If the TC of an immobile vehicle has been incapacitated, then his gunner would take immediate charge of the vehicle until such time that the original TC could be replaced by equal or senior rank, or the current gunner be deemed qualified for the job and thusly promoted to it. Exceptions can be made for exemplary leadership by junior ranks ...



Xlucine #29 Posted Jun 20 2014 - 17:25

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View PostBlackhorse_Six, on Jun 20 2014 - 17:05, said:

If the TC of an immobile vehicle has been incapacitated, then his gunner would take immediate charge of the vehicle until such time that the original TC could be replaced by equal or senior rank, or the current gunner be deemed qualified for the job and thusly promoted to it. Exceptions can be made for exemplary leadership by junior ranks ...

 

I gather the brit practice is for the operator/loader to take over command of the vehicle



Blackhorse_Six_ #30 Posted Jun 20 2014 - 17:33

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View PostXlucine, on Jun 20 2014 - 12:25, said:

I gather the brit practice is for the operator/loader to take over command of the vehicle

 

As rank within a given arm reflects job experience, I'd be looking to the next most senior man within the platoon or vehicle.

 

In the pinch, however, the loader might be the only turret crewman available until the storm had passed ...

 

As a practical matter, I can understand putting the loader in-charge if his training & experience permitted it.

 

I sure as Hell wouldn't want to do a Chinese Fire Drill in the rain just because the driver was senior in rank ...

 

The_Chieftain might have the exact answer for Brit doctrine, but in the US Army the loader is usually the most junior man aboard.

 

(All US crewman are given some basic training on each station, and do cross-train in the field)

 

 

 



Walter_Sobchak #31 Posted Jun 21 2014 - 06:15

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Ok, my next question concerns the M1 and fuel.  It has been stated several times that the M1 can run on a variety of fuels.  As far as anyone knows, has an M1 crew ever been forced to use a fuel other than diesel or JP-8 in their vehicle?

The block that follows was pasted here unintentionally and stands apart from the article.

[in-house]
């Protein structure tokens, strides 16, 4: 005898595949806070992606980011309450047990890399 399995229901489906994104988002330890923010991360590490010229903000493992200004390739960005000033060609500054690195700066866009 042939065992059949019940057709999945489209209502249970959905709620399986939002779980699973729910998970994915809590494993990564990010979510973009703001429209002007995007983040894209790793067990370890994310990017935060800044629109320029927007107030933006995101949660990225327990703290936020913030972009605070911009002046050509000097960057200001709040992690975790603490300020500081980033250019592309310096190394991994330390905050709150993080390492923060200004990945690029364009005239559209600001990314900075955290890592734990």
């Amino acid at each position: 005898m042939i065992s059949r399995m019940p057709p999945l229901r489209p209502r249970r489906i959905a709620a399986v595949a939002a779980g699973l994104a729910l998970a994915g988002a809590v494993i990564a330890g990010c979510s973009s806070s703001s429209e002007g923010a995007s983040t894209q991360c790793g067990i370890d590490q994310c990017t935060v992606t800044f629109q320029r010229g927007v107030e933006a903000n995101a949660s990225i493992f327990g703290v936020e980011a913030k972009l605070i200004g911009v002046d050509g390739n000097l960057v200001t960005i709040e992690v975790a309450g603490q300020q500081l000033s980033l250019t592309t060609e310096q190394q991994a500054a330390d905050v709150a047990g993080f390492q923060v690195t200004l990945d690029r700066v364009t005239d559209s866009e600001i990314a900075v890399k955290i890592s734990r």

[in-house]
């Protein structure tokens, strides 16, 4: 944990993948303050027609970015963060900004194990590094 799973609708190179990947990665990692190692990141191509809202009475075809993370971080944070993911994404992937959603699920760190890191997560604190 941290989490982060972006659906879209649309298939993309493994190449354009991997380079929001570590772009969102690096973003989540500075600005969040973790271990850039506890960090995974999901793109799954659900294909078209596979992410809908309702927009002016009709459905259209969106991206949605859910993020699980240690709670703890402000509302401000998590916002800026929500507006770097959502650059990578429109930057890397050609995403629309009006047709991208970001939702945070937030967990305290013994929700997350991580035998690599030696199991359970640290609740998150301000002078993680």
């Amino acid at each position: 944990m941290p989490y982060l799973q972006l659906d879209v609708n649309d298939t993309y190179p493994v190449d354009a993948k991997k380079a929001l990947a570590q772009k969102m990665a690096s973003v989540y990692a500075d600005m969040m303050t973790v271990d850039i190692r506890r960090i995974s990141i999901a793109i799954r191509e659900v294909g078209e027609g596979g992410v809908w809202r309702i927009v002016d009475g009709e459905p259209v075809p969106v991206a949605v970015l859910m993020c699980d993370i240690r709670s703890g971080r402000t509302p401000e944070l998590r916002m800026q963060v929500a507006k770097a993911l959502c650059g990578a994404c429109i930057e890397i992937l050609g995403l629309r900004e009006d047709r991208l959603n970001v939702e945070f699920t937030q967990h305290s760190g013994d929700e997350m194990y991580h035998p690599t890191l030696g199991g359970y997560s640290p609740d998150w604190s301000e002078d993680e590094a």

Blackhorse_Six_ #32 Posted Jun 21 2014 - 16:28

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Based upon what I've read, I cannot recall that any unit was forced to re-fuel with diesel, even as the second-choice ...



NutrientibusMeaGallus #33 Posted Jun 21 2014 - 21:23

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View PostWalter_Sobchak, on Jun 10 2014 - 12:45, said:

Thank you all for your replies, that is much more than I expected!  Reading through the stuff put out by the 80's/90's era "reformer' folks, it seems their primary tactic is to take information for a very mature system, such as the M60A3, and then cherry pick information and stats that compare favorably to whatever teething problems were being experienced by the newest system, the M1.  Any new system is going to have issues.  Heck, from what I have read, both the M47 and the M48 had all sorts of unexpected issues when first introduced.  The M60 was a bit less troublesome since it was essentially an upgrade of the M48, but even it had issues that took a while to resolve.  In particular, I seem to remember the air intake filters being a problem on the M60.  Oddly enough, I didn't see a single mention in the reformer complaints about the M1 concerning its air filter issues, although from what I understand, this was a legitimate issue in early models.  Funny how tricky something like air filters can be...

 

 

   That moment you're talking about air filters and realize you haven't changed the air filter on your car in over a year..... With air filters, aside from the initial mounting/design.. It's all about people simply forgetting about them. You use the vehicle off road and you compound the problems you might have.. Back when I had my old Bronco (carb not FI) and when wheeling with it... It started running poorly... I went to check the carb and I found 3 dead frogs, 1 dead sparrow, 1 mouse (or maybe a mole or vole, was pretty mangled) and a layer of mud that made the filter look like a ring of pottery... Replaced it... ran like new again... Also made me invest in a K&N filtercharger... Check it every time you go out... Never a problem again.



The_Chieftain #34 Posted Jun 22 2014 - 18:56

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Xlucine is correct. British (and Canadian) practice is that the second-ranking person in the tank is the loader. The theory is that (1) he is well placed to observe the running of the tank, and assist the commander in that function, and (2) being the other guy who can see out, he can also make good judgement calls on the tactical situation and aid the TC in that manner. New tankies in the British Army are trained either as drivers or gunners.

 

As an aside, when my tank went down in Iraq on a time-sensitive mission as part of a cordon on a cordon/search (Idler wheel fell off en-route), there was only a section of us. Instead of commandeering my wing tank, I simply told him to take over my spot on the cordon. (I briefed him well, so no difficulties there). I figured that there was little benefit to be gained by inserting myself into a well-working crew just for the sake of being present. I just chilled out with my crew until the -88 showed up.



Blackhorse_Six_ #35 Posted Jun 22 2014 - 19:50

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View PostThe_Chieftain, on Jun 22 2014 - 13:56, said: